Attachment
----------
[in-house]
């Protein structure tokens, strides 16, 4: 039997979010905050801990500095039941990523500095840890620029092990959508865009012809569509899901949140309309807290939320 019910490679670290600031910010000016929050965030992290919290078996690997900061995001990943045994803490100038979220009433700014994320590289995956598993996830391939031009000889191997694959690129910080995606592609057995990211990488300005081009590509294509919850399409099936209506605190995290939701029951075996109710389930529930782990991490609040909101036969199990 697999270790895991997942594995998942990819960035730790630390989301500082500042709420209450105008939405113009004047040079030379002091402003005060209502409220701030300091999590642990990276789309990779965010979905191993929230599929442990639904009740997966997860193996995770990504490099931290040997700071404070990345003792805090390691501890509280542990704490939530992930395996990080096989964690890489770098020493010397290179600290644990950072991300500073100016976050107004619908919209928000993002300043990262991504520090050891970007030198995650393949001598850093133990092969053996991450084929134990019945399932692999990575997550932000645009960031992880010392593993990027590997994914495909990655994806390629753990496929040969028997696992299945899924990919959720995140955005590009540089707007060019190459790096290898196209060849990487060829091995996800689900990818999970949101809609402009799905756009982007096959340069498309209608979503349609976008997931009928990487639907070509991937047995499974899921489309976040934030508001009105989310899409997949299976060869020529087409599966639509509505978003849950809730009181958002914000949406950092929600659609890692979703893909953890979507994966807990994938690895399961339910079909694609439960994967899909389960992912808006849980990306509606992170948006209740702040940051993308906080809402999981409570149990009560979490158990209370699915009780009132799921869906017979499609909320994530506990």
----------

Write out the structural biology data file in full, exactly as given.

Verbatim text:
[in-house]
């Protein structure tokens, strides 16, 4: 039997979010905050801990500095039941990523500095840890620029092990959508865009012809569509899901949140309309807290939320 019910490679670290600031910010000016929050965030992290919290078996690997900061995001990943045994803490100038979220009433700014994320590289995956598993996830391939031009000889191997694959690129910080995606592609057995990211990488300005081009590509294509919850399409099936209506605190995290939701029951075996109710389930529930782990991490609040909101036969199990 697999270790895991997942594995998942990819960035730790630390989301500082500042709420209450105008939405113009004047040079030379002091402003005060209502409220701030300091999590642990990276789309990779965010979905191993929230599929442990639904009740997966997860193996995770990504490099931290040997700071404070990345003792805090390691501890509280542990704490939530992930395996990080096989964690890489770098020493010397290179600290644990950072991300500073100016976050107004619908919209928000993002300043990262991504520090050891970007030198995650393949001598850093133990092969053996991450084929134990019945399932692999990575997550932000645009960031992880010392593993990027590997994914495909990655994806390629753990496929040969028997696992299945899924990919959720995140955005590009540089707007060019190459790096290898196209060849990487060829091995996800689900990818999970949101809609402009799905756009982007096959340069498309209608979503349609976008997931009928990487639907070509991937047995499974899921489309976040934030508001009105989310899409997949299976060869020529087409599966639509509505978003849950809730009181958002914000949406950092929600659609890692979703893909953890979507994966807990994938690895399961339910079909694609439960994967899909389960992912808006849980990306509606992170948006209740702040940051993308906080809402999981409570149990009560979490158990209370699915009780009132799921869906017979499609909320994530506990």